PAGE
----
So much for the notion that the Kansas Supreme Court ruling on school finance would redirect legislators’ focus from petty to pertinent legislation in the second half of the 2014 session.
To be fair, lawmakers aren’t ignoring school finance. But neither is that issue getting in the way of partisan-driven legislation such as a bill that would erect unnecessary hurdles for individuals who help consumers wade through the insurance marketplace established by the Affordable Care Act, better known as Obamacare.
The Kansas Senate today was expected to give final approval to legislation to require health care “navigators” to register with the Kansas attorney general’s office, undergo background checks, be fingerprinted and pay a $100 annual fee. Were consumers not already protected, the bill might be worth legislators’ time.
State Sen. Mary Pilcher-Cook and the committee she chairs, the Senate Public Health and Welfare Committee, is pushing the bill. Like most Republican legislators, Sen. Pilcher Cook, a Shawnee Republican, has been vehemently opposed to Obamacare. She says this bill provides the vital consumer protection that “the federal government ignored.”
She cited as evidence of consumers’ vulnerability the discovery that there had been an arrest warrant out for a woman working as a navigator in Kansas. The warrant, which has been canceled, was for unpaid debts associated with out-of-pocket medical expenses. The woman’s predicament does more to illustrate the need for health care navigators than it does to prove that they could be a threat to consumers.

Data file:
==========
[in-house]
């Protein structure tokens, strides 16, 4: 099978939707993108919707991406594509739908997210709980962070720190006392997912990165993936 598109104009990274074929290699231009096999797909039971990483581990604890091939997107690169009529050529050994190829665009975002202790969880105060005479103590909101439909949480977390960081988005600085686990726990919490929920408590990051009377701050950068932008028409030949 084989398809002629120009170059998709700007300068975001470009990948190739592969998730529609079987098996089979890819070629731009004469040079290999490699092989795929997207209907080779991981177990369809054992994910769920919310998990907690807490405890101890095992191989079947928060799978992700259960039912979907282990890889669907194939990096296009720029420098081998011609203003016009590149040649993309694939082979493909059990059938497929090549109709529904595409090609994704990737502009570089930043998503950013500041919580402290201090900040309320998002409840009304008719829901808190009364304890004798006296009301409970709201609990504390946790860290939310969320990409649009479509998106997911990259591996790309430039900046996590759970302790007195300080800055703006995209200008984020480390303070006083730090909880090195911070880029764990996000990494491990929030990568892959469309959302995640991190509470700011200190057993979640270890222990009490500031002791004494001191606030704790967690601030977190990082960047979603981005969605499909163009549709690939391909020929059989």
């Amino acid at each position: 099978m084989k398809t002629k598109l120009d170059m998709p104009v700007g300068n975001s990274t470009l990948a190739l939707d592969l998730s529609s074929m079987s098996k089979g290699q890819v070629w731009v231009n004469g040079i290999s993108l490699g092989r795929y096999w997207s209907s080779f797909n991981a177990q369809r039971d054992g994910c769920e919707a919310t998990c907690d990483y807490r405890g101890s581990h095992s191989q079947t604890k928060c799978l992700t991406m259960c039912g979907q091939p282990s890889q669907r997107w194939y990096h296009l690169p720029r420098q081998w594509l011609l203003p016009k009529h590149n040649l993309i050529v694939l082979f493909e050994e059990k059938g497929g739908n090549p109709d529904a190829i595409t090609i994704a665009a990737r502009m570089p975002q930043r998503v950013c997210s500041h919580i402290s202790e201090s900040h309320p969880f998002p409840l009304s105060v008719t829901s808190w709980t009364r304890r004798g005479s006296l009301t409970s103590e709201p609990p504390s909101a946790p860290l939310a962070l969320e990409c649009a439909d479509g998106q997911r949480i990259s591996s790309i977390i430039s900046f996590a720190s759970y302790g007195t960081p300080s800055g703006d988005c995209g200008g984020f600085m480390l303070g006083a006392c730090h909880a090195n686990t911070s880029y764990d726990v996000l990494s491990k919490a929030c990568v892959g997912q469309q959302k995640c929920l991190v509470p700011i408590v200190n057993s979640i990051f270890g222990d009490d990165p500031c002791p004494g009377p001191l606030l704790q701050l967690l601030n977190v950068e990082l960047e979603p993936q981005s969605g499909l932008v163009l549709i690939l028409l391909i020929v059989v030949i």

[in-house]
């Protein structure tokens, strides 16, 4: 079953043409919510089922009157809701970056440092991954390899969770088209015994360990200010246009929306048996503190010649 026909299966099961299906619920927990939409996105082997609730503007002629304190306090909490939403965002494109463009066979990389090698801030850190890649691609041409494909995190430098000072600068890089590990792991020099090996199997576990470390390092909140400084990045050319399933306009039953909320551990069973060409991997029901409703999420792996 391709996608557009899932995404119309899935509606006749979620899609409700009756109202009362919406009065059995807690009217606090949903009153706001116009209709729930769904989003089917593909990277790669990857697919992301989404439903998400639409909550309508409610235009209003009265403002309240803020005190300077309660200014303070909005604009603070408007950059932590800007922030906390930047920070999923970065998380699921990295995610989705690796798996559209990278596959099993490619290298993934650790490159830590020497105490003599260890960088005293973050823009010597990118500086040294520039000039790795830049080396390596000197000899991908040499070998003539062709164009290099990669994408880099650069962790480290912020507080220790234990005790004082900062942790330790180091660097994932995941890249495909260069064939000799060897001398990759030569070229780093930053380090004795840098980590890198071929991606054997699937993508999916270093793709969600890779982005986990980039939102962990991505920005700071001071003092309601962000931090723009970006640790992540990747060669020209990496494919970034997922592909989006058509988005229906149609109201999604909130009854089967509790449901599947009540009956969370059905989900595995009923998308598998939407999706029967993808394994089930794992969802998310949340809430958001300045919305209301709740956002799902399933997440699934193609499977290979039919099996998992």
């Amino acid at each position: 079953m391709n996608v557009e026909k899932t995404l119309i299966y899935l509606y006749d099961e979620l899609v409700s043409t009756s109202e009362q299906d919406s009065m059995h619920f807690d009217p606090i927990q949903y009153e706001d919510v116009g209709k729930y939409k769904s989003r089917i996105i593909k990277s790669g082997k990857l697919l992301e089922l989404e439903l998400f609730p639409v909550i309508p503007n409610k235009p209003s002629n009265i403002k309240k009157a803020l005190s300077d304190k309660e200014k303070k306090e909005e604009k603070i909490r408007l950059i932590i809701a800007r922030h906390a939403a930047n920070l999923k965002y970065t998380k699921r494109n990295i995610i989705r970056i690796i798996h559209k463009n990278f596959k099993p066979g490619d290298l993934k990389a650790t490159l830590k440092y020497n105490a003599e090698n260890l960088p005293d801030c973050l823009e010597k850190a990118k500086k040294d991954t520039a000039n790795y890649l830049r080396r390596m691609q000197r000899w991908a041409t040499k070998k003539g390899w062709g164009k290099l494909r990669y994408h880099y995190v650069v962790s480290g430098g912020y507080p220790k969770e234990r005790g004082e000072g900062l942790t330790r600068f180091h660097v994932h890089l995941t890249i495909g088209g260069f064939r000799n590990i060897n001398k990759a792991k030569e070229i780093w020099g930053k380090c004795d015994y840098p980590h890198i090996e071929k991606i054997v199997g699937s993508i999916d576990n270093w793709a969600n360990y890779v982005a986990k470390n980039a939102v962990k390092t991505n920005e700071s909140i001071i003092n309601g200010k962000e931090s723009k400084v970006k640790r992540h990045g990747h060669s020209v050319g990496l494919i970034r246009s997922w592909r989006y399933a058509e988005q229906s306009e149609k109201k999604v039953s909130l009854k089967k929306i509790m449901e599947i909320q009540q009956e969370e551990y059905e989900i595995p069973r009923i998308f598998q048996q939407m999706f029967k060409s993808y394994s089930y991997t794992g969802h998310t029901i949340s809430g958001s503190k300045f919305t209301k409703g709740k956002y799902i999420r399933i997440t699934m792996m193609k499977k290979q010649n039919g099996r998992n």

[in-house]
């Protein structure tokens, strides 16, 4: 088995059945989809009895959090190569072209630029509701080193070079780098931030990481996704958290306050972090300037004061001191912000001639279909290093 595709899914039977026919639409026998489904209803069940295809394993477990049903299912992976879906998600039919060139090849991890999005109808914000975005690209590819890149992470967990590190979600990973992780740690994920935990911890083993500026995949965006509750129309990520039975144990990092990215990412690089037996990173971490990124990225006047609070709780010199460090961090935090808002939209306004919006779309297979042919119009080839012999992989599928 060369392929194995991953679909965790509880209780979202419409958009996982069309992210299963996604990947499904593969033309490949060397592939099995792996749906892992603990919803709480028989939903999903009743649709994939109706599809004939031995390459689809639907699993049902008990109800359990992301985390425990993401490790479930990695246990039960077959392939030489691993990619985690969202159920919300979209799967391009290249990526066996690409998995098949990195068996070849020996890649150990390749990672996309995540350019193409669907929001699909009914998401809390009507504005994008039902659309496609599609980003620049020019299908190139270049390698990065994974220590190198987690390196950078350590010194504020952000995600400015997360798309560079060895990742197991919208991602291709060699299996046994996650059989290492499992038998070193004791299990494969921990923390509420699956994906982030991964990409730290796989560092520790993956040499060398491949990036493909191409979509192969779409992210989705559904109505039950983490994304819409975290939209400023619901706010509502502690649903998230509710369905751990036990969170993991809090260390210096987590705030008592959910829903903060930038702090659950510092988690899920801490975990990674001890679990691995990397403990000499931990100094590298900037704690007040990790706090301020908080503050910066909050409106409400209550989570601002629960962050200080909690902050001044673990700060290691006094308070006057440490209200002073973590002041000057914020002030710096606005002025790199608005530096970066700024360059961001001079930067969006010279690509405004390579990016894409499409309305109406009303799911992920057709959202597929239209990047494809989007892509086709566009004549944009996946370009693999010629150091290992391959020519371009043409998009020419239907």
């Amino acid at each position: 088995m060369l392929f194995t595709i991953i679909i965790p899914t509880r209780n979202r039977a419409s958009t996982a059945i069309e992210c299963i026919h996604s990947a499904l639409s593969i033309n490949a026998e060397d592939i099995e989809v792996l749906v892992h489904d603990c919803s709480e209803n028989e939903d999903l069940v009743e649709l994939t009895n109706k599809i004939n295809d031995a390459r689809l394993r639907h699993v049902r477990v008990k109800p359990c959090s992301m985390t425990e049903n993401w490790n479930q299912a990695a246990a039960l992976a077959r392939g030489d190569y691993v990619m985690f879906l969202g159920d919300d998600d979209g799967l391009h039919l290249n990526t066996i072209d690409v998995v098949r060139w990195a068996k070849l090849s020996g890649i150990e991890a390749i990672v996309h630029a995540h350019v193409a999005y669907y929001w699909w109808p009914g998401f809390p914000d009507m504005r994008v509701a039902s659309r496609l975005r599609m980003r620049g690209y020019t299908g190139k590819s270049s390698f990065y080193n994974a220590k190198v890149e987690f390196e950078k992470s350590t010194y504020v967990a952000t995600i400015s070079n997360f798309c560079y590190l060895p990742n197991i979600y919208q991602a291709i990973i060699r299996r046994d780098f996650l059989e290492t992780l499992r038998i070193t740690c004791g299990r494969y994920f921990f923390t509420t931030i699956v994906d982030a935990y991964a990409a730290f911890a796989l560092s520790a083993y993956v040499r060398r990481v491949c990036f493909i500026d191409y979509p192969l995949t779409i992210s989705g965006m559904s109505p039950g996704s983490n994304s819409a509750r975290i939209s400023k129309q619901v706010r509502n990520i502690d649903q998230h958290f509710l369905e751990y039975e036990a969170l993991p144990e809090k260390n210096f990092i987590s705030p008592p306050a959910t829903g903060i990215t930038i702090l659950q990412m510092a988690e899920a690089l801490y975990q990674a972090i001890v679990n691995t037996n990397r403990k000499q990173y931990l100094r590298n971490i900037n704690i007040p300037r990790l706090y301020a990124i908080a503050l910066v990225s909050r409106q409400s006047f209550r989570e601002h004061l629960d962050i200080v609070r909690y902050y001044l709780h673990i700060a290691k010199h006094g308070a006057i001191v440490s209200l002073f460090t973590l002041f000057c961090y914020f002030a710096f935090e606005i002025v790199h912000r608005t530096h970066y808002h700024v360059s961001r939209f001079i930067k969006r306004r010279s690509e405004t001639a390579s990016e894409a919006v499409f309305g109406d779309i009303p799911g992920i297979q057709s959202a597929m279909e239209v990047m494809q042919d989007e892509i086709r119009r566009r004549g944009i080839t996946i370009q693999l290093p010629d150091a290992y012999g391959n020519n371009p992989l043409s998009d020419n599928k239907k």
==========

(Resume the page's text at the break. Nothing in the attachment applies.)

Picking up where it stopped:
Moreover, the Kansas Association for the Medically Underserved, which has trained most of the state’s approximately 170 navigators, already conducts background checks on applicants. That organization and other health care groups have opposed this legislation.
We’re inclined to agree with state Sen. Laura Kelly, a Topeka Democrat, who said that if the Legislature wanted control over navigators, it should have established a stateoperated marketplace. But a state marketplace was anathema to Kansas Republicans, who, along with congressional Republicans, have worked to undermine the Affordable Care Act. Sen. Pilcher-Cook’s bill, which was expected to go to the Kansas House after final Senate approval and eventually become law, is just one modest piece of that larger effort.
Kansas Senate Minority Leader Anthony Hensley called Sen. Pilcher-Cook’s bill “a political statement.,” and added, “It has nothing to do with trying to help health-care consumers.”